Mandela himself, however, later confessed in private that he’d been truly terrified but refused to show it. Mandela knew that courage is a choice, and everyone can be courageous by learning to cope with your anxieties and fears every day. 

Recruit Remarkable Guides

Niccolò Machiavelli held that using advisors well begins with knowing one’s own weaknesses and selecting advisors to offset them. It’s also necessary to know how to solicit advice the right way.

For Machiavelli, that meant showing advisors he valued their honest opinion and would not punish them for giving it. But, at the end of the day, he was the one calling the shots.

2 more ideas

The lesson we all got to learn from Martin Luther King, Jr.

Throughout history, some individuals got to play bigger roles than others. Among them, Martin Luther King, Jr. taught us that the success of a cause depends directly on the involvement of the peopl...

The lesson learned from the movie 'Kim Man-bok'

According to the main character's behaviour, one should used other means of negotiation besides persuasion, which is, undoubtedly, of high importance. For instance, why not try using the very language of the counterparts, if possible. It can lead to unexpectedly good results.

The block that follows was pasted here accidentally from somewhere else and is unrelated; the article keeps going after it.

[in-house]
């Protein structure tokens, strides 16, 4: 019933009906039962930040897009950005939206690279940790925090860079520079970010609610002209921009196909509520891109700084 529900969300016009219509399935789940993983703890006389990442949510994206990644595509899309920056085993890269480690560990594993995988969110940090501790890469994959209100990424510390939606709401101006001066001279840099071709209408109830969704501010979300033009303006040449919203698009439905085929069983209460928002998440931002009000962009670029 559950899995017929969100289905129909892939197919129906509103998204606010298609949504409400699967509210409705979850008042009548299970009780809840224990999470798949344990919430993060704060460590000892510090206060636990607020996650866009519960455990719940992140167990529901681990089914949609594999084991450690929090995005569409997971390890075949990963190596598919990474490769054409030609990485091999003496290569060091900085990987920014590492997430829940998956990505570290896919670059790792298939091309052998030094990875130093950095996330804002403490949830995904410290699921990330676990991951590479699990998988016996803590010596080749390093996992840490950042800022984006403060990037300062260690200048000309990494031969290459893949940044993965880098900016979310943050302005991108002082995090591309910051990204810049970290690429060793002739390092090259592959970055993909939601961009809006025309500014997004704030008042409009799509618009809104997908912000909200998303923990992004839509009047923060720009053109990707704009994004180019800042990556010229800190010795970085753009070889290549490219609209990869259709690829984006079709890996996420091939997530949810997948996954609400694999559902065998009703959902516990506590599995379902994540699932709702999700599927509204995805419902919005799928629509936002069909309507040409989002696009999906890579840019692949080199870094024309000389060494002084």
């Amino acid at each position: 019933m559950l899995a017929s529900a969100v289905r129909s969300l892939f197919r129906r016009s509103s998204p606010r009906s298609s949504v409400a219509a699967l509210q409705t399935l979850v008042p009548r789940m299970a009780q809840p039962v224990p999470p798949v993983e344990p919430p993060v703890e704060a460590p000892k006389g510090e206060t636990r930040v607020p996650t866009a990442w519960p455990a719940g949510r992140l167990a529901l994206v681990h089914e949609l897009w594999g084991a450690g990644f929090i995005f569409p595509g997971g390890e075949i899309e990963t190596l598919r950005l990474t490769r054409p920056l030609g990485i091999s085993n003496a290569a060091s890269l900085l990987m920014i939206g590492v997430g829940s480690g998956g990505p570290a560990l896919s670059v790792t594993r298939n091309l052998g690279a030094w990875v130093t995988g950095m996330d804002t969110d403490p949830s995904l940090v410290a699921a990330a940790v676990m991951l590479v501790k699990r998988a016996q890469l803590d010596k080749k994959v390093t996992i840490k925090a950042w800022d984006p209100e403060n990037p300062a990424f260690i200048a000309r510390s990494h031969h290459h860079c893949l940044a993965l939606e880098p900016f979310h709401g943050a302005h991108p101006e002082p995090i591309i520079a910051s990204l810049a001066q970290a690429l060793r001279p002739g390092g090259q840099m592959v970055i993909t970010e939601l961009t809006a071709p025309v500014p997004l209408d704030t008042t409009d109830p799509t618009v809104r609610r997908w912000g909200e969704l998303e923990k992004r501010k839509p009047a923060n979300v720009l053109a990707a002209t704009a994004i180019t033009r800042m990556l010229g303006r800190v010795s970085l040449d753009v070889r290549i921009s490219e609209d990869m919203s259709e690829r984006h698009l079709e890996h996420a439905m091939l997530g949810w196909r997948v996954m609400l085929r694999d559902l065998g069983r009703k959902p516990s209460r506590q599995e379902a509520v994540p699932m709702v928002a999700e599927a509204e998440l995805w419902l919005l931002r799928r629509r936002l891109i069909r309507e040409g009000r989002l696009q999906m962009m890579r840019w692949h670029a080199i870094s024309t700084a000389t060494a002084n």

The lesson learned from Buddha

Buddha's belief that anybody can changed is a powerful tool in the hands of good coaches. Having trust in people's ability to change can prove to be way more effective than believing that they can't.

8 more ideas

1800: Jefferson and Adams
1800: Jefferson and Adams

The outcome was so bizarre, the United States had to amend the Constitution.

  • The election of 1800 saw Thomas Jefferson tie with his Democratic-Republican "running mate" Aaron Burr. Both...
1824: 'Corrupt bargain'
  • Andrew Jackson won the popular vote by less than 39,000 ballots and took 99 Electoral College votes. John Quincy Adams secured 84, William Crawford won 41, and Henry Clay had 37.
  • Clay, with the least votes, got the boot, and his supporters shifted their support to Adams, who would go on to win the majority of the House vote.

After his inauguration, Adams selected Clay as his secretary of state. Jackson accused Adams and Clay of a "corrupt bargain."

1860: Nation divided

The 1860 election was notable because it ripped the long-dominant Party (and nation) in half.

  • The Democrats were unable at their 1860 convention to establish an official party line on slavery.
  • At a second convention that year, the Democrats nominated Stephen Douglas, but many Southerners in the party selected Breckinridge as their man. Both would claim to be the official Democratic candidate.
  • Lincoln snared 40% of the popular vote but took most of the North in the Electoral College.
  • Douglas was second in the popular vote but took only Missouri.
  • Breckenridge took most of the South.
  • Bell's middle of the road policies earned him the middle of the road.

In 1861, delegates from South Carolina, and six of the Southern states formed the Confederate States of America and selected Jefferson Davis as their president.

7 more ideas